- Advocates are available during and following the arraignment to help victims navigate and understand their options as a victim of violence.
The protective order will last until the end of the criminal case. At some point in the criminal case, conditions can be modified by a judge if a motion is filed by the victim or the defendant. Only a judge can change an order. When a criminal case ends with a guilty plea, the victim is eligible for a Standing Criminal Protective Order which can last for a specific time.
Temporary Restraining Order:
- The Temporary Restraining Order is a civil court order for anyone being subjected to a continuous threat or present physical pain or injury, stalking, pattern of threatening or coercive control. It can also involve decisions about custody and orders of maintenance.
- A judge will decide whether or not the order is granted. If granted, the victim will receive an exparte (emergency) order on the same day it is filed. If denied, a court hearing date will be set for both parties to appear.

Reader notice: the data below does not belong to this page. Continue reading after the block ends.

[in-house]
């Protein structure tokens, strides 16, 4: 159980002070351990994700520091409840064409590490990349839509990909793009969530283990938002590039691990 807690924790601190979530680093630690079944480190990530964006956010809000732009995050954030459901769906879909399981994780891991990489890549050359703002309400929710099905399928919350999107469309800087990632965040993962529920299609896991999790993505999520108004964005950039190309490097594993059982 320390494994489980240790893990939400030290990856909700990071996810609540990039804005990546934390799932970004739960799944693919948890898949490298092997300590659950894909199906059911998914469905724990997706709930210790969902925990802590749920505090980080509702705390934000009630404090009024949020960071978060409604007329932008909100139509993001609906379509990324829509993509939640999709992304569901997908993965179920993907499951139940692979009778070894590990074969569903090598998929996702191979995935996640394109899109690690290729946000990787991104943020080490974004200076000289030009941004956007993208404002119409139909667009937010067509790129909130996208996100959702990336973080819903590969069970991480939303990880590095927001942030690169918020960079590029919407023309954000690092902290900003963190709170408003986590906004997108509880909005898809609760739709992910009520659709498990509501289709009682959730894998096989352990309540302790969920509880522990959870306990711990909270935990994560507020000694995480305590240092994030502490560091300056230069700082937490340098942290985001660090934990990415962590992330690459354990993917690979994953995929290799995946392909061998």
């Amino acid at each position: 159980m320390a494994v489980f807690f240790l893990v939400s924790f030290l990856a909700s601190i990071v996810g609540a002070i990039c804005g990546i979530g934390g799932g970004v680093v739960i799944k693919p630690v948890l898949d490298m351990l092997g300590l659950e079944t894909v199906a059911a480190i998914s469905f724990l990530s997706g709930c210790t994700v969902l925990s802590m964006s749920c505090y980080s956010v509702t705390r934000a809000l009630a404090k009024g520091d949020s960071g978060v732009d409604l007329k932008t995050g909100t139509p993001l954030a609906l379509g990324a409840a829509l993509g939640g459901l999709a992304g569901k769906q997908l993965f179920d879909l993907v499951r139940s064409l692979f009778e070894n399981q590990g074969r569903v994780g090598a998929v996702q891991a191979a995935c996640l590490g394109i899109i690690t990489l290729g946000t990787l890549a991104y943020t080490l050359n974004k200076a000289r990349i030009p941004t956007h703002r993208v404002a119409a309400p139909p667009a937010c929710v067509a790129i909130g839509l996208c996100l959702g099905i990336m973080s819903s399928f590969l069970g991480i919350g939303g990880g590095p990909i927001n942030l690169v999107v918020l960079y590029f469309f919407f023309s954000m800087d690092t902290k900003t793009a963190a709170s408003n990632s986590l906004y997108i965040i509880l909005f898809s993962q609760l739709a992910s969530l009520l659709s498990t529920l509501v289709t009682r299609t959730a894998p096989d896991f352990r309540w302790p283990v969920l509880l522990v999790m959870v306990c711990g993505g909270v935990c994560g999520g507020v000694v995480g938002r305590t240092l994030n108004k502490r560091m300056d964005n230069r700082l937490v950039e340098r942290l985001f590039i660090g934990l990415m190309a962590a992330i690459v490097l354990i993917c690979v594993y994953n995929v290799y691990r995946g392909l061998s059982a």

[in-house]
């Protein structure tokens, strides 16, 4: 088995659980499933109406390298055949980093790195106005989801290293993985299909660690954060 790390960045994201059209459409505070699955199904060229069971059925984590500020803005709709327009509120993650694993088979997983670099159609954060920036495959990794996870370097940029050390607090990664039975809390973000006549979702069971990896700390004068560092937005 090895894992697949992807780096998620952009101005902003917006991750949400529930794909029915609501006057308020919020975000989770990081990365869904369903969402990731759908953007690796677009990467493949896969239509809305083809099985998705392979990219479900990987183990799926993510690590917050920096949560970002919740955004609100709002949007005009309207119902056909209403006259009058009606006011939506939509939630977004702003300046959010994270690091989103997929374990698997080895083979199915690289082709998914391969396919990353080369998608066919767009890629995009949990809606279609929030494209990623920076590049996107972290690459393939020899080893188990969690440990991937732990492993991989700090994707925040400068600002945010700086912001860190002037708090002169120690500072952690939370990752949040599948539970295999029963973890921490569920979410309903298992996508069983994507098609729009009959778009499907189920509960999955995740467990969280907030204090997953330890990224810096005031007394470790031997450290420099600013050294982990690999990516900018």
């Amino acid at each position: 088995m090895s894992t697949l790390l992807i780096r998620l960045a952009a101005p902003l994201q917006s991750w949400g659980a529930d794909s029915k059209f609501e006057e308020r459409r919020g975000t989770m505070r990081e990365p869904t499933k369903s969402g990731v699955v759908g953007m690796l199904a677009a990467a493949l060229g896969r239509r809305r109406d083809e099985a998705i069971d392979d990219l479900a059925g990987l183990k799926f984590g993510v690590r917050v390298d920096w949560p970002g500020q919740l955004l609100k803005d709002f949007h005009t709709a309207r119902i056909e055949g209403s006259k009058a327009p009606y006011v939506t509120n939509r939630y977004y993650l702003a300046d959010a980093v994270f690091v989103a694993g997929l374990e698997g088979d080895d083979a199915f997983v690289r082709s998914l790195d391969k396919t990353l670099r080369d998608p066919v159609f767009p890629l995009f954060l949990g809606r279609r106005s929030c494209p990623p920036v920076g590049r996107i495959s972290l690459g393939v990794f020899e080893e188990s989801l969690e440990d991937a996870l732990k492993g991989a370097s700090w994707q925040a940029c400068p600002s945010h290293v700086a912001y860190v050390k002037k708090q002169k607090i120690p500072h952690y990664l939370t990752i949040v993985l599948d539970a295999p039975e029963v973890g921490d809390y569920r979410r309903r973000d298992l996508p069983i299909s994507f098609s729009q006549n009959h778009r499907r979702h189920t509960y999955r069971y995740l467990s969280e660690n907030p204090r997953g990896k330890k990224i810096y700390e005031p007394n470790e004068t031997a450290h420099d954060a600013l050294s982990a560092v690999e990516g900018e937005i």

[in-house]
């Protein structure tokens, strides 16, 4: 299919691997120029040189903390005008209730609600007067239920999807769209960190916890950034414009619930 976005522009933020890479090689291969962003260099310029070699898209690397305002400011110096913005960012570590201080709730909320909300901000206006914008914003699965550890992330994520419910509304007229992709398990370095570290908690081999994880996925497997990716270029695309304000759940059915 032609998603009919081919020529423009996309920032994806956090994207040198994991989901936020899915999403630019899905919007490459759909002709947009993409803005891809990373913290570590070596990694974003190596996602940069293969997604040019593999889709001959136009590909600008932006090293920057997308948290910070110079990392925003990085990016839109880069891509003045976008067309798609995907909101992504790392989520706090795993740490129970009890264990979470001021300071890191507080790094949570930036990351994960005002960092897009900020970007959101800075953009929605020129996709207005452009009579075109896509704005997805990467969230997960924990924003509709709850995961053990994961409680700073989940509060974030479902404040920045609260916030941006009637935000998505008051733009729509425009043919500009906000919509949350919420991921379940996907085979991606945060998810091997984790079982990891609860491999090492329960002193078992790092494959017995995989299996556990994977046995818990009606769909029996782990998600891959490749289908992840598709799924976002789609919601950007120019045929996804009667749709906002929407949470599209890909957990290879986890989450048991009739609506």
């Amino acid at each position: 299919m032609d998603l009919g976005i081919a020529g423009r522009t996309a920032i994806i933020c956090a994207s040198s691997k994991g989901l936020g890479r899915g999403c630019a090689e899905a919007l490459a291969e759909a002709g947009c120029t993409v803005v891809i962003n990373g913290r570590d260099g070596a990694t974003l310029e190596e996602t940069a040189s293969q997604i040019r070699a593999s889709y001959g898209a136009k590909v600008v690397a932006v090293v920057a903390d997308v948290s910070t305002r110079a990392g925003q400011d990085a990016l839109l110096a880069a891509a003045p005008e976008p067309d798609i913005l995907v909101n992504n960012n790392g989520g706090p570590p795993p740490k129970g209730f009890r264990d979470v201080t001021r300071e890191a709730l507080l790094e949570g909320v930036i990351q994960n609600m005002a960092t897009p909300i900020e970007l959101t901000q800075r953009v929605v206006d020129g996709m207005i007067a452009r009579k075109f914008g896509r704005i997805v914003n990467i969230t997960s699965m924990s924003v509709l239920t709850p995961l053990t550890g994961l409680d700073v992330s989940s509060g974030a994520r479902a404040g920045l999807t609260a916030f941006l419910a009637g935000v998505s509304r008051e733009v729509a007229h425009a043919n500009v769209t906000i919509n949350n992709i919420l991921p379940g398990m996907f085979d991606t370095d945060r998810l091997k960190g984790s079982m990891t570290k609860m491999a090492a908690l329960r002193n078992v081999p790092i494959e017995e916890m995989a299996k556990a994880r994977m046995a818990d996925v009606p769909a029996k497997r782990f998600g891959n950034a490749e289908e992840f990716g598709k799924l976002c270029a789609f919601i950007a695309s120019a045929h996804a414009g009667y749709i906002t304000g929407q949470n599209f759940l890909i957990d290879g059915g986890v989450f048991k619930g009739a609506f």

- Advocates will help victims navigate the Temporary Restraining Order process by assisting with the application and providing advocacy when it is filed.
There is no fee for filing a restraining order in court and the State pays for the marshals to serve them.
If you have any questions regarding the above information, please contact us.
Emergency Residential Services
We offer a safe and secure environment for individuals and families who are fleeing domestic and sexual violence.
Individuals and families residing in our facility are provided with case management and rehousing assistance.
Need immediate help?
In the deep cold of winter, Beth’s partner, provider, and her abuser, purposefully did not pay the energy bill. How would Beth keep herself and her three children warm without heat?